Fun Home: A Family Tragicomic, by Alison Bechdel
As a young adult, Alison Bechdel learned that her father spent his life suppressing homosexual urges. In this erudite and yet tender graphic novel, Bechdel tries to reconcile old memories with her new understanding of her father, and examines how the epiphany sheds light on her own homosexuality. Chapters are structured around classic works of literature, creating a layered, intertextual lens through which to analyze her childhood experiences like a series of artifacts.
Bechdel’s father was a high school teacher and third-generation funeral home director. A distant man with an unpredictable temper, he boxed himself into an unfulfilling small-town life. He kept his house like a museum and treated his children like accessories while engaging in emotional affairs with his male students. His only joy came from neurotically restoring the family’s gothic Victorian house, and voracious reading. As a scrappy youngster in a silent home, Bechdel clearly loved and feared her father in equal parts. Struggling to measure up to his standards, she slowly grows into her own person, her own pockets lined with complex desires.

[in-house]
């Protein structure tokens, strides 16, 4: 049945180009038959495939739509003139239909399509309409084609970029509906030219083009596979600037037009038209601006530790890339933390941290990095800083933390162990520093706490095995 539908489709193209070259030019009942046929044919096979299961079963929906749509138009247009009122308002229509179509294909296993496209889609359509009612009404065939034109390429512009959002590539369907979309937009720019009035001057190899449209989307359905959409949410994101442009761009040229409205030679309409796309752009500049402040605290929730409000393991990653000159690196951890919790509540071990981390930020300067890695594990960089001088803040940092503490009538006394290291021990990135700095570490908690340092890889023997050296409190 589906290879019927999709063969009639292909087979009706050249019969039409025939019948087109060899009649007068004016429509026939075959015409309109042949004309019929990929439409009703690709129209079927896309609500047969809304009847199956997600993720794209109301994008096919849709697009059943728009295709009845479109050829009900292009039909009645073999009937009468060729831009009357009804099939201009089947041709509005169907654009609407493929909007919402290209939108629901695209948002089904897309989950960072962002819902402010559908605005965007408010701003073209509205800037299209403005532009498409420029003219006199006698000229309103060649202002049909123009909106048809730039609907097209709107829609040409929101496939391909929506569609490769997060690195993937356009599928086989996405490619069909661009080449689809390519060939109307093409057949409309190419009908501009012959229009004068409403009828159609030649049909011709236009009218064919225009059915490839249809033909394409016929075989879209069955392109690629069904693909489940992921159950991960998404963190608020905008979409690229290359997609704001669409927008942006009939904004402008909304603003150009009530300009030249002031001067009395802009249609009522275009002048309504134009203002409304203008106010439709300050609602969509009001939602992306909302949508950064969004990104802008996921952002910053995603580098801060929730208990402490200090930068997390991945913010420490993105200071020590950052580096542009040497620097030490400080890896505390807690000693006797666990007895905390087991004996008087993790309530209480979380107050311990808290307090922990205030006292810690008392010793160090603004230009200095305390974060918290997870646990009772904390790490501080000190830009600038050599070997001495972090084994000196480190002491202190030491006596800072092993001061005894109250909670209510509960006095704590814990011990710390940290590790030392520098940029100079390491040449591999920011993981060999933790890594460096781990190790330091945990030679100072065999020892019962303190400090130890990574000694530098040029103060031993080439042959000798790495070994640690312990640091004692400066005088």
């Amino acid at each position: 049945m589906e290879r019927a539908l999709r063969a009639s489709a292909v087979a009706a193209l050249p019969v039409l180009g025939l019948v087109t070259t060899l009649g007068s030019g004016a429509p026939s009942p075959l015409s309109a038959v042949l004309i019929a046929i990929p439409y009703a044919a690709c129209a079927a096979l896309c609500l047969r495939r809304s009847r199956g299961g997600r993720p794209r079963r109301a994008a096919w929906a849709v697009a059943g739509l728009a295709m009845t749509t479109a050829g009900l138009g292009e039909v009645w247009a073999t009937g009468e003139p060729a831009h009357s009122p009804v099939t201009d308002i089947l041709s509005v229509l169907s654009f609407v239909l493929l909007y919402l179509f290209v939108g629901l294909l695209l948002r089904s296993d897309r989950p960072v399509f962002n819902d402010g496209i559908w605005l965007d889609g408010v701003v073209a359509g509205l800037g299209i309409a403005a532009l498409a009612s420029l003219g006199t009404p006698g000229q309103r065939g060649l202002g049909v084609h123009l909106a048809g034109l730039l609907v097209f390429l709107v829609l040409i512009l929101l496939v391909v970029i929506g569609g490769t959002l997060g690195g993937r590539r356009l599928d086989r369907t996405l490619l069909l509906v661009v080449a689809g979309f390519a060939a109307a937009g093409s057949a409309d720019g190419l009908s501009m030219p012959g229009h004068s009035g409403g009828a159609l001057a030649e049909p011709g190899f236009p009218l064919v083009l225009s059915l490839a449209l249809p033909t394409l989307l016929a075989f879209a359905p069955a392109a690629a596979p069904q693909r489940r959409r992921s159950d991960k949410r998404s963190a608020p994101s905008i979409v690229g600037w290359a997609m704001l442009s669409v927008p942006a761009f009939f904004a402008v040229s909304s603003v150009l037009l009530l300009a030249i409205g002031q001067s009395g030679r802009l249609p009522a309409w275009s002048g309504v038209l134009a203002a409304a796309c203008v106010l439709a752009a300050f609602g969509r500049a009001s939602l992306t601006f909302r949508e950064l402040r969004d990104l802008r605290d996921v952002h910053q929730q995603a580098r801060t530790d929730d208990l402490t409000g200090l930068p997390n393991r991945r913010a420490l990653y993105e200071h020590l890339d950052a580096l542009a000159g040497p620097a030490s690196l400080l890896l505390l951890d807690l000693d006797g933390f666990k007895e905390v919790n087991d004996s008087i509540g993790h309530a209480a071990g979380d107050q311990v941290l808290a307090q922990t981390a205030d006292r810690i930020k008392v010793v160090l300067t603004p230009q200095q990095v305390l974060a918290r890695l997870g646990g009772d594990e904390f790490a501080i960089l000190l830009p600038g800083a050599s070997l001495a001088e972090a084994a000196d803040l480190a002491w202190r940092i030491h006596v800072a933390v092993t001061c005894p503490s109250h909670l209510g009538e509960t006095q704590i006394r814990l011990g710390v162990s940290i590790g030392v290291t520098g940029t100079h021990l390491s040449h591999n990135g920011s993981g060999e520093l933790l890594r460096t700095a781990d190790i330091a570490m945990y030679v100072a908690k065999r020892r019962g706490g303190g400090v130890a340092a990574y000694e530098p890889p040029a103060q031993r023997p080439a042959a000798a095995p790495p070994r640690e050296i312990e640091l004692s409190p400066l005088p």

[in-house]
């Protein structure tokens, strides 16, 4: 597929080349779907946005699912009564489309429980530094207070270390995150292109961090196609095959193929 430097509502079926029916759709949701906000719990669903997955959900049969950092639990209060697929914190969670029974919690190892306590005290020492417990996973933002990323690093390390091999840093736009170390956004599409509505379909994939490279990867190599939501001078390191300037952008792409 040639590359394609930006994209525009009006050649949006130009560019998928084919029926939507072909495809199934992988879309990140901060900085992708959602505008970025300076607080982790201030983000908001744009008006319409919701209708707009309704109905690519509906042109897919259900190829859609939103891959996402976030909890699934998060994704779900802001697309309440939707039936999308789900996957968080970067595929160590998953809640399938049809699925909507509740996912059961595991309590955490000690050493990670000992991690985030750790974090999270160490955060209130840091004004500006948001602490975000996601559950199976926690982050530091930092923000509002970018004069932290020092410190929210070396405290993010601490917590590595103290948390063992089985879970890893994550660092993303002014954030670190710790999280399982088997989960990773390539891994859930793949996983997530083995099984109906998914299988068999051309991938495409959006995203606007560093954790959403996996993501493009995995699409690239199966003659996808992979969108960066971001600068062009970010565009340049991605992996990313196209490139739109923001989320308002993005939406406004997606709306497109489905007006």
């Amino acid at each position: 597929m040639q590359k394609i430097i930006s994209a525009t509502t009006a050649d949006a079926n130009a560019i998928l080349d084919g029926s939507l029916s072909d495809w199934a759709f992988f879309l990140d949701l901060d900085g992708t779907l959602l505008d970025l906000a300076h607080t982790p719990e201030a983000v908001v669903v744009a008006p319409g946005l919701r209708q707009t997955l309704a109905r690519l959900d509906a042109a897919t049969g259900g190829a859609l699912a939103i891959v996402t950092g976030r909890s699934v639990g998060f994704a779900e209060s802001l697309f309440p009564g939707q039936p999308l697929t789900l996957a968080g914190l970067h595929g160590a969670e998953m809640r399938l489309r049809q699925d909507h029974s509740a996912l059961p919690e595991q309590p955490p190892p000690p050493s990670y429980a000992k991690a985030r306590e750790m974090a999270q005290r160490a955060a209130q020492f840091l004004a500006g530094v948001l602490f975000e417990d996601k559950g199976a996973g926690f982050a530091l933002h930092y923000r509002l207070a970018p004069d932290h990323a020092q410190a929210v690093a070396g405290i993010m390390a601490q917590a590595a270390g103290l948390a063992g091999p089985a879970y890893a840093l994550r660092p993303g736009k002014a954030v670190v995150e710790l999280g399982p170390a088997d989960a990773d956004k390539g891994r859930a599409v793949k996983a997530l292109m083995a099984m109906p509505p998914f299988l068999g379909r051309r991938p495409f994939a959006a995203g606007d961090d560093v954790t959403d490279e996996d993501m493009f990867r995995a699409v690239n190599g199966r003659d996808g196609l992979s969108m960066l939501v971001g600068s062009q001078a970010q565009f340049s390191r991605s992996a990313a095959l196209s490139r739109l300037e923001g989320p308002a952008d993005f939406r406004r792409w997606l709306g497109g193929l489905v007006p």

Bechdel investigates herself and her family with ethnographic and classical rigor. Fun Home overflows with highbrow poetical prose and deeply emotional drawings. Despite flashes of dark humor, the overall effect is somber. Moving, intellectual, and beautiful work.
The 213 in 2013 series chronicles every book I read in 2013. Each review contains exactly 213 words, because 2013 words is too long and 2013 characters is too dang short.